On 23 June Salisbury Cathedral held a ‘topping out’ ceremony on the dizzying heights of the scaffolding of the south east transept (known as Major Repair Area 3).
The final stone was lowered into place to mark the completion of the repair and conservation work to this area. A number of sponsors and supporters of the Major Repair Programme were present, not least Becky Clark of the Cathedrals Fabric Commission for England who are administering the First World War Centenary Repairs Fund grants for cathedral repairs. Major Repair Area 3 was funded entirely by this Fund, which is a partnership between ChurchCare, the Department for Culture, Media and Sport and the Catholic Church. The next stage of work for the Works Department is on the south east presbytery aisle, from ground to aisle level, repairing and replacing worn stones and conserving stonework.
Gary Price, Clerk of Works, said “This was a great day of celebration for the masons and the Cathedral. It was great to be able to show some of our supporters our work close up. As they made their way back down the scaffold they had the opportunity to talk with my team and asked some fantastic questions, I hope they all enjoyed it as much as we all did. It was a lovely afternoon that gave us a chance to give a bit back.”
There was even a special visit from Jean Spring, widow of Roy, who was Clerk of Works at the start of the Major Repair Programme, who attended the ceremony and climbed the scaffolding. After the ceremony staff and supporters were all treated to tea and cakes at the home of Canon Treasurer, Dame Sarah Mullally.
The event provided the perfect opportunity to recognise the highly skilled and dedicated masons and conservators for their continuing work on this beautiful building. Cultural heritage at the Cathedral is precious and with the proper funding the Works Department can do their part to conserve this iconic building. The Cathedral is immensely grateful to all the funders and individuals who through their generosity make this vital conservation work possible.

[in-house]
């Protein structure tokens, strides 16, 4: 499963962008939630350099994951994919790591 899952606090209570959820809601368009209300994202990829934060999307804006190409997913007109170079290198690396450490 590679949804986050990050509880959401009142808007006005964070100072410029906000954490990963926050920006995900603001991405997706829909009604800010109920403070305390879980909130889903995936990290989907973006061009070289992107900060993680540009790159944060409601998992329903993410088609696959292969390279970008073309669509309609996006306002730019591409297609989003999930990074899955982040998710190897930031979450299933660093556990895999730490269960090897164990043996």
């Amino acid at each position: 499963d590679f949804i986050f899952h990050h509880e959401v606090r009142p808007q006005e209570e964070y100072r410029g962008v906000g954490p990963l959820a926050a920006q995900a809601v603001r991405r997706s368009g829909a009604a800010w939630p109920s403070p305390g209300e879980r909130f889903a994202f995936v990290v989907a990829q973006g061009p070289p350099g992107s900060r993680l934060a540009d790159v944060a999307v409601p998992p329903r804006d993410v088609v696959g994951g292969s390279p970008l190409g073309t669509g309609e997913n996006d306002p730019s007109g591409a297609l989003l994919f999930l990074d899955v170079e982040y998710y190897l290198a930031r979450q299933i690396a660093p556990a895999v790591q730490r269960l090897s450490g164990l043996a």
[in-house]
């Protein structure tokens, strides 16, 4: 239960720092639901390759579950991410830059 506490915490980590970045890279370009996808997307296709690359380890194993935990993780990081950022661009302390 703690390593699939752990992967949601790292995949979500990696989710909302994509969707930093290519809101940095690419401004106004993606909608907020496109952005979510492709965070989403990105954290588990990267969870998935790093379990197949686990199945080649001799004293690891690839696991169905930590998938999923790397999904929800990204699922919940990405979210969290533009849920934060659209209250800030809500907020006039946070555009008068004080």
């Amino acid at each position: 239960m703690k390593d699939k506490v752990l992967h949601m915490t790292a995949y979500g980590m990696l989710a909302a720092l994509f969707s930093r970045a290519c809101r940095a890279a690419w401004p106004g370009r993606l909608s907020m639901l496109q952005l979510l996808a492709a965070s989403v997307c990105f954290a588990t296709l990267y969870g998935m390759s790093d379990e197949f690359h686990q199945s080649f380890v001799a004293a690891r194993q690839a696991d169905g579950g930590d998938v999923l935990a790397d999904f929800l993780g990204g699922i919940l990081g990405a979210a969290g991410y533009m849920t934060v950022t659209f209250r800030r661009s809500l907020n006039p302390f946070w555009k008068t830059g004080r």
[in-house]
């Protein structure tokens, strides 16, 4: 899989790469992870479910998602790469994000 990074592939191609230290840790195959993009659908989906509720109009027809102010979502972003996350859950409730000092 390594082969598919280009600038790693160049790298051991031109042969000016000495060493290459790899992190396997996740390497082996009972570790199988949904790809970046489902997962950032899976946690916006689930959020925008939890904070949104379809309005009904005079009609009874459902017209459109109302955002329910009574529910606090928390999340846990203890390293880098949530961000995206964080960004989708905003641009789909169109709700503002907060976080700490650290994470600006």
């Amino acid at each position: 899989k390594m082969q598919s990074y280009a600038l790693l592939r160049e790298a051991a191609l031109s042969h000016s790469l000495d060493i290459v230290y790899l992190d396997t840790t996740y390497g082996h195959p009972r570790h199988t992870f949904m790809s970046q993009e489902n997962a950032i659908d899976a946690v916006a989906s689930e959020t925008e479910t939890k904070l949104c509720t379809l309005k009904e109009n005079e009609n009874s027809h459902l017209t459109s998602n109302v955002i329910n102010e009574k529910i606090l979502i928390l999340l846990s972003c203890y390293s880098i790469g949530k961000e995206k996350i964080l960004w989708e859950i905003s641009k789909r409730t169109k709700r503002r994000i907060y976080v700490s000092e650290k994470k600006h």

‘Topping Out’ is a term used to mark the end of a phase of work. In the type of construction found at Salisbury Cathedral, work starts from the top and proceeds downwards for practical reasons, amongst them the hazard of falling masonry.
Salisbury Cathedral’s Major Repair Programme
The Major Repair Programme stems from a detailed survey undertaken in the 1980 by the then Cathedral Architect and Clerk of Works who were concerned about the extent of the deterioration of the stonework and glazing. They presented a report advising comprehensive fabric repairs to the entire Cathedral. Work on the spire commenced in 1986 funded by an appeal by the Salisbury Cathedral Trust called Save our Spire. The spire work was followed by conservation and repairs to the tower, west front and the roof.
The work on the south presbytery aisle is part of this continuing programme, scaffolding will go up on the Trinity Chapel in 2015 to enable work for this final phase. This will round off the Major Repair Programme fittingly at the oldest part of the building. Just under £1m is still needed to ensure its final completion, on track for 2018, for which the Cathedral is dependent upon successful fundraising.
There are opportunities for donors to be part of the completion story by sponsoring a stone which so far has raised almost £57,000 (covering MRA8, the north presbytery aisle). The second phase, launched in February at a party that also marked the major milestone of the scaffolding coming down from the front of the Cathedral, is doing well and to date has raised just over £17,000 with stones still available for this area. If you are interested in sponsoring a stone please contact the Development Office for details on 01722 555122.